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Jun 28, 2017 Latest post:
Sep 14, 2017
Bethany's story started a couple of years back when her pediatrician, Dr. Bardan, noticed a pretty severe curve (scoliosis) in her spine during a sports physical. Due to her curve being a left thoracic curve vs. the typical right thoracic curve, we were referred on to a neurologist, as this typically means there is something underlying that is causing the scoliosis. After many MRI's, Bethany was diagnosed with Arnold Chiari Malformation Type I.
Chiari malformations (CM's) are structural defects in the cerebellum. They consist of a downward displacement of the cerebellar tonsils through the foramen magnum (the opening at the base of the skull), sometimes causing non-communicating hydrocephalus as a result of obstruction of cerebrospinal fluid outflow. The cerebrospinal fluid outflow is caused by phase difference in outflow and influx of blood in the vasculature of the brain. CM's can cause headaches, difficulty focusing, concentrating, and thinking, as well as difficulty coping (with what most consider and experience as normal, everyday life), fatigue, muscle weakness, difficulty swallowing (sometimes accompanied by gagging), choking and vomiting, dizziness, nausea, tinnitus, impaired coordination, neck pain, unsteady gait (problems with balance), poor hand coordination (fine motor skills), numbness and tingling of the hands and feet, and speech problems.
Less often, people with Chiari malformation may experience ringing or buzzing in the ears (tinnitus), weakness, slow heart rhythm, or fast heart rhythm, curvature of the spine (scoliosis) related to spinal cord impairment, abnormal breathing, such as central sleep apnea, characterized by periods of breathing cessation during sleep, and, in severe cases, paralysis.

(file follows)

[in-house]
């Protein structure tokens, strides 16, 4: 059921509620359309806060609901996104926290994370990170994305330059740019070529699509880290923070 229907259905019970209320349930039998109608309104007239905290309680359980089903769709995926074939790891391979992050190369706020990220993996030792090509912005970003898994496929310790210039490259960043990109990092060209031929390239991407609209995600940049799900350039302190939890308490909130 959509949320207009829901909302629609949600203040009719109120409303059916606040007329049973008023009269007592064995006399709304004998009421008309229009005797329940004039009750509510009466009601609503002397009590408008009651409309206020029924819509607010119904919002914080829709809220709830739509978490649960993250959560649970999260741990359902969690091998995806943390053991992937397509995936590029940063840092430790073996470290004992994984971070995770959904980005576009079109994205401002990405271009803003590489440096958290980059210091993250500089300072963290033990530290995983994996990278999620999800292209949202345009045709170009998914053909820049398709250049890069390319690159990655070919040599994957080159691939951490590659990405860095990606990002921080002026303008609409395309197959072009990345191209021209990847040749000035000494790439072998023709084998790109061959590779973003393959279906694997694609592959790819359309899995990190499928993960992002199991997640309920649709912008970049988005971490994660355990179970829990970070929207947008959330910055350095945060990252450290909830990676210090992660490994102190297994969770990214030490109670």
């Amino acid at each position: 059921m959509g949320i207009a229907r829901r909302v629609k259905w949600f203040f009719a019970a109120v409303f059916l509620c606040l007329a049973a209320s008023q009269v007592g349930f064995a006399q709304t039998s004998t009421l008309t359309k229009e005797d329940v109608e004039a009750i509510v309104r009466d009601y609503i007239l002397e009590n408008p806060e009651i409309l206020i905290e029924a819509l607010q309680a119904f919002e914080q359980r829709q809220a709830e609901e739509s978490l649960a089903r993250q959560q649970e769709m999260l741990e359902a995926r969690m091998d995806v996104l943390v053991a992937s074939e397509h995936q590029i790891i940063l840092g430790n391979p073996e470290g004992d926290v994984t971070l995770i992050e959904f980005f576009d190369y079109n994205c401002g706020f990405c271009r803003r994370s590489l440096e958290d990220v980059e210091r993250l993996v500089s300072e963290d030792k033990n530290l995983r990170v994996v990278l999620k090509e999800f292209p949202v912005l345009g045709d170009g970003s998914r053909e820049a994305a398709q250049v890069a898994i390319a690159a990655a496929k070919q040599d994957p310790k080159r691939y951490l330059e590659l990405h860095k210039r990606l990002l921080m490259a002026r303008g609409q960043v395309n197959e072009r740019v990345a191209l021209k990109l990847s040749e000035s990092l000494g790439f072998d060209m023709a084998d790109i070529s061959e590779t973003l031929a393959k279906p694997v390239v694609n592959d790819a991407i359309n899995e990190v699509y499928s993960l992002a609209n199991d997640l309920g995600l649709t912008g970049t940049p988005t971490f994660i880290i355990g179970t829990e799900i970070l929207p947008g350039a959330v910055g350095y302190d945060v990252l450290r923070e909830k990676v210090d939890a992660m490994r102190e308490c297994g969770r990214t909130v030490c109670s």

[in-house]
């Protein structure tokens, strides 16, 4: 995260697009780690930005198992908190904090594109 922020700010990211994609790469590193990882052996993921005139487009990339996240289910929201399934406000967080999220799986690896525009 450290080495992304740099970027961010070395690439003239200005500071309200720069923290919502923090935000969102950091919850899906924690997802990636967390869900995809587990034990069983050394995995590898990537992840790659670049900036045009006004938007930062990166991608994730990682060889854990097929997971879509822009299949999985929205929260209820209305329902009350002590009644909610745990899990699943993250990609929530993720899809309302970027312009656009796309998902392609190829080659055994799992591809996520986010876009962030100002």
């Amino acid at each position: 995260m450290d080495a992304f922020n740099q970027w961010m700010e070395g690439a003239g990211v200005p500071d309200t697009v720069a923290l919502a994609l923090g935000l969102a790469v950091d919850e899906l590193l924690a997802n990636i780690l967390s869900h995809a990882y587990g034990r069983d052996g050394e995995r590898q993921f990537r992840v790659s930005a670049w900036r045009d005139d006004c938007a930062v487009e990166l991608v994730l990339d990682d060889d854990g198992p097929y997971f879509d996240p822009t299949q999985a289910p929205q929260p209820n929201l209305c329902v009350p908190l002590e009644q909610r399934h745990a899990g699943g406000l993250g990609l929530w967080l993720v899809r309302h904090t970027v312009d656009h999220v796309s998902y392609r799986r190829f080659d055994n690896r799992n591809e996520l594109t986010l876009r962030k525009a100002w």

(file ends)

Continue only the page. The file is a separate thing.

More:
In Bethany's case, the only symptom she was having at the time was the scoliosis, which was being caused by syrinxes on her spinal cord. Not everyone with Chiari malformation requires surgery, but when a patient's individual circumstances warrant it, a neurosurgeon may recommend "decompression" surgery (known as a “decompressive suboccipital craniectomy and cervical laminectomy”). As its name suggests, the goal of this procedure is to reduce or eliminate the pressure on the spinal cord caused by the cerebellar tonsils. Nearly all patients who undergo decompression surgery enjoy partial or total improvement in their symptoms, with very little risk.
In decompression surgery, which is performed under general anesthesia, a neurosurgeon makes an incision in the back of the head and removes a small piece of the skull. After this first part of the surgery, the neurosurgeon will evaluate whether or not enough pressure has been relieved. If further decompression is necessary, surgery continues in a second step that involves opening the dura (duraplasty, durotomy), the tissue that covers and protects the brain and spinal cord. Opening the dura results in a more immediate and thorough reduction of pressure on the spinal cord.